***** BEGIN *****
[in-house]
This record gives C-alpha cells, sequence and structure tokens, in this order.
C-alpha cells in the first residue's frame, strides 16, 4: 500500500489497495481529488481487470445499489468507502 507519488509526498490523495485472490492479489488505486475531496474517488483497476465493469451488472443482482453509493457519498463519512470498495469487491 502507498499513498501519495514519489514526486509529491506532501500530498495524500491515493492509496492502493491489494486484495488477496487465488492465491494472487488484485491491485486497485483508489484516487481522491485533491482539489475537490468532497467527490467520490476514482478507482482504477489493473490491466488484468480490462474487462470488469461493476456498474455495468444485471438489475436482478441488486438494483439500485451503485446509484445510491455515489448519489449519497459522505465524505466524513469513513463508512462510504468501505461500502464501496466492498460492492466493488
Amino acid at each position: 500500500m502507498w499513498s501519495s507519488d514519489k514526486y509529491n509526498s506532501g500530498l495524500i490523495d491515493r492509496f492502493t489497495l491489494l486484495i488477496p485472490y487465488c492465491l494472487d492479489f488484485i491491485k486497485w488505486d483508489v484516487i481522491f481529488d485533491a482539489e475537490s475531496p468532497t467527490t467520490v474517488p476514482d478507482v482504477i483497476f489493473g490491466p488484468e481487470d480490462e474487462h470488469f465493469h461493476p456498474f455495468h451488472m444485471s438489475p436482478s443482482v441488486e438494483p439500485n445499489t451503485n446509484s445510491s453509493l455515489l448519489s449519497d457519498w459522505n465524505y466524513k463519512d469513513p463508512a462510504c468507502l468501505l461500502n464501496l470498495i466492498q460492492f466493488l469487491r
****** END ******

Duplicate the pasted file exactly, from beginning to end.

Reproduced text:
[in-house]
This record gives C-alpha cells, sequence and structure tokens, in this order.
C-alpha cells in the first residue's frame, strides 16, 4: 500500500489497495481529488481487470445499489468507502 507519488509526498490523495485472490492479489488505486475531496474517488483497476465493469451488472443482482453509493457519498463519512470498495469487491 502507498499513498501519495514519489514526486509529491506532501500530498495524500491515493492509496492502493491489494486484495488477496487465488492465491494472487488484485491491485486497485483508489484516487481522491485533491482539489475537490468532497467527490467520490476514482478507482482504477489493473490491466488484468480490462474487462470488469461493476456498474455495468444485471438489475436482478441488486438494483439500485451503485446509484445510491455515489448519489449519497459522505465524505466524513469513513463508512462510504468501505461500502464501496466492498460492492466493488
Amino acid at each position: 500500500m502507498w499513498s501519495s507519488d514519489k514526486y509529491n509526498s506532501g500530498l495524500i490523495d491515493r492509496f492502493t489497495l491489494l486484495i488477496p485472490y487465488c492465491l494472487d492479489f488484485i491491485k486497485w488505486d483508489v484516487i481522491f481529488d485533491a482539489e475537490s475531496p468532497t467527490t467520490v474517488p476514482d478507482v482504477i483497476f489493473g490491466p488484468e481487470d480490462e474487462h470488469f465493469h461493476p456498474f455495468h451488472m444485471s438489475p436482478s443482482v441488486e438494483p439500485n445499489t451503485n446509484s445510491s453509493l455515489l448519489s449519497d457519498w459522505n465524505y466524513k463519512d469513513p463508512a462510504c468507502l468501505l461500502n464501496l470498495i466492498q460492492f466493488l469487491r